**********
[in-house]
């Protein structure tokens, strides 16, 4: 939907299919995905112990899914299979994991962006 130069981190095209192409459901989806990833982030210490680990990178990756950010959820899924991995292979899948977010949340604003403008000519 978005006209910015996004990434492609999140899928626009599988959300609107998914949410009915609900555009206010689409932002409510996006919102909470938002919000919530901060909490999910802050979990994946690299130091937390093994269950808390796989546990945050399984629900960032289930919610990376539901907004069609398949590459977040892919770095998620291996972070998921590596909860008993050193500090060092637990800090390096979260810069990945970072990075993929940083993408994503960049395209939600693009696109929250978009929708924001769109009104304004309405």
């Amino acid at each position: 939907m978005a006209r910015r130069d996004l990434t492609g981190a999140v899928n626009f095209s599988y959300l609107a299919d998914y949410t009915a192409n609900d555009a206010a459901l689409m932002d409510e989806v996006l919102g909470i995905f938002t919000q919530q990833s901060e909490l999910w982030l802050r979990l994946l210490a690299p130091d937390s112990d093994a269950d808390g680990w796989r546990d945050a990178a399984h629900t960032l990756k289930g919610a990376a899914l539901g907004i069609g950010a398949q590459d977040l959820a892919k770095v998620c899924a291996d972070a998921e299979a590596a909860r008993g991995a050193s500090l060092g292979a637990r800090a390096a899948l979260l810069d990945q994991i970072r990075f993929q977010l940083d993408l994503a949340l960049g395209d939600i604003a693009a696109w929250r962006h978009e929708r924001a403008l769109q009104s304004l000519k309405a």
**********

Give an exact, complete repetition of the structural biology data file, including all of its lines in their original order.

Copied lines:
[in-house]
């Protein structure tokens, strides 16, 4: 939907299919995905112990899914299979994991962006 130069981190095209192409459901989806990833982030210490680990990178990756950010959820899924991995292979899948977010949340604003403008000519 978005006209910015996004990434492609999140899928626009599988959300609107998914949410009915609900555009206010689409932002409510996006919102909470938002919000919530901060909490999910802050979990994946690299130091937390093994269950808390796989546990945050399984629900960032289930919610990376539901907004069609398949590459977040892919770095998620291996972070998921590596909860008993050193500090060092637990800090390096979260810069990945970072990075993929940083993408994503960049395209939600693009696109929250978009929708924001769109009104304004309405």
């Amino acid at each position: 939907m978005a006209r910015r130069d996004l990434t492609g981190a999140v899928n626009f095209s599988y959300l609107a299919d998914y949410t009915a192409n609900d555009a206010a459901l689409m932002d409510e989806v996006l919102g909470i995905f938002t919000q919530q990833s901060e909490l999910w982030l802050r979990l994946l210490a690299p130091d937390s112990d093994a269950d808390g680990w796989r546990d945050a990178a399984h629900t960032l990756k289930g919610a990376a899914l539901g907004i069609g950010a398949q590459d977040l959820a892919k770095v998620c899924a291996d972070a998921e299979a590596a909860r008993g991995a050193s500090l060092g292979a637990r800090a390096a899948l979260l810069d990945q994991i970072r990075f993929q977010l940083d993408l994503a949340l960049g395209d939600i604003a693009a696109w929250r962006h978009e929708r924001a403008l769109q009104s304004l000519k309405a």